That was a nice review of the recent literature. We know steroids given early in the illness improve outcomes for patients. But when it comes to writing the order for the medication, the devil is in the details. Which med? What dose? How long to treat? We face decisions on which medication, how much of it, how often to give it, and how long to give it for. This takes the reflexively simple choice to give steroids and changes it in to a complicated mess of uncertainty.
The first decision point clearly is which corticosteroid to give, as this dictates much of the treatment course. If dexamethasone, particularly in one dose, is as effective as prednisolone (without more side effects) then many of those questions above are obviated. The meta-analysis by Keeney, et al. is helpful to interpret the data of several smaller studies which were not powered appropriately to look at the question of dexamethasone as a superior, or at least non-inferior, option to prednisone/prednisolone. They conclude there is no difference in treatment failures between the two medications. Also, the paper highlights the secondary outcome that dexamethasone treated patients vomited less. Regarding the question of less emesis, the cynic in me also notes that patients were included that received an IM injection of dexamethasone. It seems very expected that an IM injection would cause less emesis than a PO medication. Of note, they didn’t look at the difference in injection site pain between the PO and IM routes, but I would be confident that PO prednisone would be favorable to IM dexamethasone there.
Very recently (May of 2016) the Cochran Library updated their meta-analysis titled “Different Oral Corticosteroid Regimens for Acute Asthma.” They analyzed the same questions with largely the same set of studies with two other data sources that are only now available. However, they conclude that the data is too weak to draw any conclusions secondary to study heterogeneity and possible biases. The authors there determined, that they could not reject the null hypothesis.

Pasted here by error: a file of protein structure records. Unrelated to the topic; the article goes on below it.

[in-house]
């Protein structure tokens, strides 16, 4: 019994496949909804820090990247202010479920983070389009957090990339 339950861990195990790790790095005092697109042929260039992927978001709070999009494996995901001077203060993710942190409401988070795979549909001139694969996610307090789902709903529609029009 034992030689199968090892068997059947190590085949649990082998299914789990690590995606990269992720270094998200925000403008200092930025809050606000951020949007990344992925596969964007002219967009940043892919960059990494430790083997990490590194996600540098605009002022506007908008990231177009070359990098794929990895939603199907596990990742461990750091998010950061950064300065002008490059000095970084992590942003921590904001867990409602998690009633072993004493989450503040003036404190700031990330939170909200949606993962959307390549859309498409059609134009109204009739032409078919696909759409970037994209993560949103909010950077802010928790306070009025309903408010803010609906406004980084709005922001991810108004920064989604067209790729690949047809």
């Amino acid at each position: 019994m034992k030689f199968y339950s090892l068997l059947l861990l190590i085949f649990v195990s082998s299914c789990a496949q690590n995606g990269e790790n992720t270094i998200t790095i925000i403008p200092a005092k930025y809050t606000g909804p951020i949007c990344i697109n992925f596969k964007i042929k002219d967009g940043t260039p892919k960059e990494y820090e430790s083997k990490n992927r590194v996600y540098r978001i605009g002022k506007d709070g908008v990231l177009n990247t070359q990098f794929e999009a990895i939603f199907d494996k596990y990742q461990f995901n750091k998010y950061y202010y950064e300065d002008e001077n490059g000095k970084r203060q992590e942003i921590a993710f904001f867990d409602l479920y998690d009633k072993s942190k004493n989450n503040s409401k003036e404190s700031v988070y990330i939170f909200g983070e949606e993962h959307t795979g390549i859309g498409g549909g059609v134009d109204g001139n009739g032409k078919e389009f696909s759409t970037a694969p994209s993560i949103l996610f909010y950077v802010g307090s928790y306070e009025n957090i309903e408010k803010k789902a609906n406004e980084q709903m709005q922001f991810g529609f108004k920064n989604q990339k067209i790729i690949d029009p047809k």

Where does that leave us with two conflicting results from the same data set? Perhaps, the real take away message should be that any difference between different corticosteroids is likely negligible. They have looked at thousands of patients, and any clinically important difference should have been determined by this point. This will lead some people to continue the status quo and use prednisone and prednisolone. Others may decide that dexamethasone with fewer doses is more ideal for patients. But in reality, many patients will have variations in their stories that may drive you to one medication or the other: “My child did not sleep for days after he had dexamethasone for croup.” Prednisolone for you. “My daughter is a terror taking medications and spits out every dose I give her at home.” Let’s try dexamethasone. Having options is nice.
Zachary Pittsenbarger, MD FAAP
Instructor, Division of Emergency Medicine, Department of Pediatrics, Feinberg School of Medicine, Northwestern University
Other Posts You May Enjoy
- Keeney GE, Gray MP, Morrison AK, et al. Dexamethasone for acute asthma exacerbations in children: a meta-analysis. Pediatrics. 2014;133:493-499.
- Redman E, Powell C. Prednisolone or dexamethasone for acute exacerbations of asthma: do they have similar efficacy in the management of exacerbations of childhood asthma? Arch Dis Child. 2013;98:916-919.
- Schwarz, Evan S, et al. Is Dexamethasone as Effective as Prednisone or Prednisolone in the Management of Pediatric Asthma Exacerbations? Ann Emerg Med. 2014;65:81-82.
- Shefrin AE, Goldman RD. Use of dexamethasone and prednisone in acute asthma exacerbations in pediatric patients. Can Fam Physician. 2009;55:704-706.
- Cross KP, Paul RI, Goldman RD. Single-dose dexamethasone for mild-to-moderate asthma exacerbations: Effective, easy, and acceptable. Can Fam Physician. 2011;57:1134-1136.
- Cronin J, et al. A Randomized Trial of Single-Dose Oral Dexamethasone Versus Multidose Prednisolone for Acute Exacerbations of Asthma in Children Who Attend the Emergency Department. Ann Emerg Med. 2016;67:593 – 601.
- Linzer JF. Asthma. In: Wolfson AB, ed. Harwood-Nuss’ Clinical Practice of Emergency Medicine. 6th ed. Philadelphia, PA: Wolters Kluwer; 2015:1224-1230.
- Normansell R, Kew KM, Mansour G. Different oral corticosteroid regimens for acute asthma. Cochrane Database Syst Rev. 2016;5:CD011801.